I’ve thought for a long time that the relation more probable than was not a linear order. That is, it is possible to have propositions A and B such that none of the following three claims hold.
- A is more probable than B.
- B is more probable than A.
- A and B are equally probable.
This isn’t a particularly original idea of mine; it goes back at least as far as Keynes’s Treatise on Probability (which is where I got the idea from).
I’ve also thought for a long time that there was a nice way to model failures of linearity using sets of probability functions. Say there is some special set S of functions each of which satisfy the probability calculus, and then define the relations considered above as follows.
- A is more probable than B =df For all Pr in S, Pr(A) > Pr(B).
- B is more probable than A =df For all Pr in S, Pr(B) > Pr(A).
- A and B are equally probable ==df For all Pr in S, Pr(A) > Pr(B)
This isn’t particularly new either; the idea goes back at least to the 1960s, perhaps earlier. I did have one idea to contribute to this, namely to suggest that this sets of probability functions approach to understanding comparative probability claims was a good way of modelling Keynes’s somewhat hard to model ideas. But now I’m starting to worry that this was a mistake, or at least undermotivated in a key respect.
Note that on the sets of probability functions approach, we can identify probabilities with functions from each Pr in S to a real in [0, 1]. Call such functions X, Y, etc, and we’ll define X(Pr) in the obvious way. Then there is a natural ordering on the functions, namely X >= Y iff for all Pr in S, X(Pr) >= Y(Pr). This ordering will be reflexive and transitive, but not total.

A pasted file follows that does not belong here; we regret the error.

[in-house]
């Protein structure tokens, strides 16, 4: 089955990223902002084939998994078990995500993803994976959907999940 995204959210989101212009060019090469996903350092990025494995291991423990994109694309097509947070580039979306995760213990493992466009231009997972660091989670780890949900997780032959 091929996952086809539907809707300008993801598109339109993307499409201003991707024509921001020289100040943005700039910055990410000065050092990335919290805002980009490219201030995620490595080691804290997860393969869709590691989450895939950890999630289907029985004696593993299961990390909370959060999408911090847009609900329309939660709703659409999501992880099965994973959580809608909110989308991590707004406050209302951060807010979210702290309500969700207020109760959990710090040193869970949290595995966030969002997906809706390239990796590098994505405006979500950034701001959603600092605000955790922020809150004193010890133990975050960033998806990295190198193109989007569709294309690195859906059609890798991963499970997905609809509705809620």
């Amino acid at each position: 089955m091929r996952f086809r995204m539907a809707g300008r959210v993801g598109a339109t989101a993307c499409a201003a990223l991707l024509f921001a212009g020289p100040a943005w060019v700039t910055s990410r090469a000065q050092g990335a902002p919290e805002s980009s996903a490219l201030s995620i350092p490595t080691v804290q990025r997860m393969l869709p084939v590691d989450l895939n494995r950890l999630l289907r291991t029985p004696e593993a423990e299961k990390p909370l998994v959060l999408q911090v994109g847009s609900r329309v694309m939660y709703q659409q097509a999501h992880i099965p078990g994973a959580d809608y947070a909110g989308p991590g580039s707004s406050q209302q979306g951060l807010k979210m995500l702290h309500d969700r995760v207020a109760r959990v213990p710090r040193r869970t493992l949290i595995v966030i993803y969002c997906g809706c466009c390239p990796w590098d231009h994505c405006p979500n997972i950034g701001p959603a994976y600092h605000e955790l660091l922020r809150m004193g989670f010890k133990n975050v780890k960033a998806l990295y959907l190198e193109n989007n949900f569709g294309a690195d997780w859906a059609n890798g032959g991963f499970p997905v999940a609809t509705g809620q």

What I hadn’t thought about until today was that there is a natural meet and join on probabilities that we can define. So the meet of X and Y will be the function Z such that Z(Pr) is the maximum of X(Pr), Y(Pr), and the join of X and Y will be the function Z such that Z(Pr) is the minimum of X(Pr), Y(Pr). This isn’t too surprising – it might be a little sad if probabilities didn’t form a lattice.
What’s surprising is that given this definition, they form a distributive lattice. That is, for any X, Y, Z, if we write XMY for the meet of X and Y, and XJY for the join of X and Y, we have (XMY)JC = (XJC)M(YJC). (Or at least I think we do; I might just be making an error here.) That’s surprising because there’s no obvious reason, once you’ve given up the idea that probabilities form a linear order, to believe in distributivity.
Open question: What other interesting lattice properties does more probable than have?
I know that it isn’t a Boolean lattice. There’s no way to define a negation relation N on probabilities such that (a) X > Y iff NY > NX and (b) XMNX is always the minimal element. I think that’s because the only way to define N to satisfy condition (a) is if NX(Pr) = 1 – X(Pr) for all Pr in S, and that relation doesn’t guarantee that XMNX is minimal. But as for other properties, I’m not really sure.
When I was working on truer, I spent a lot of time worrying about whether it generated a distributive lattice. Eventually I came up with an argument that it did, but it was very speculative. (Not that it was a particularly original argument; everything about lattice theory in that paper I borrowed from Greg Restall’s Introduction to Substructural Logics, which seems to be now out in Kindle version.) It feels bad to simply assume that more probable than generates a distributive lattice simply because the easiest way to model it implies distributivity.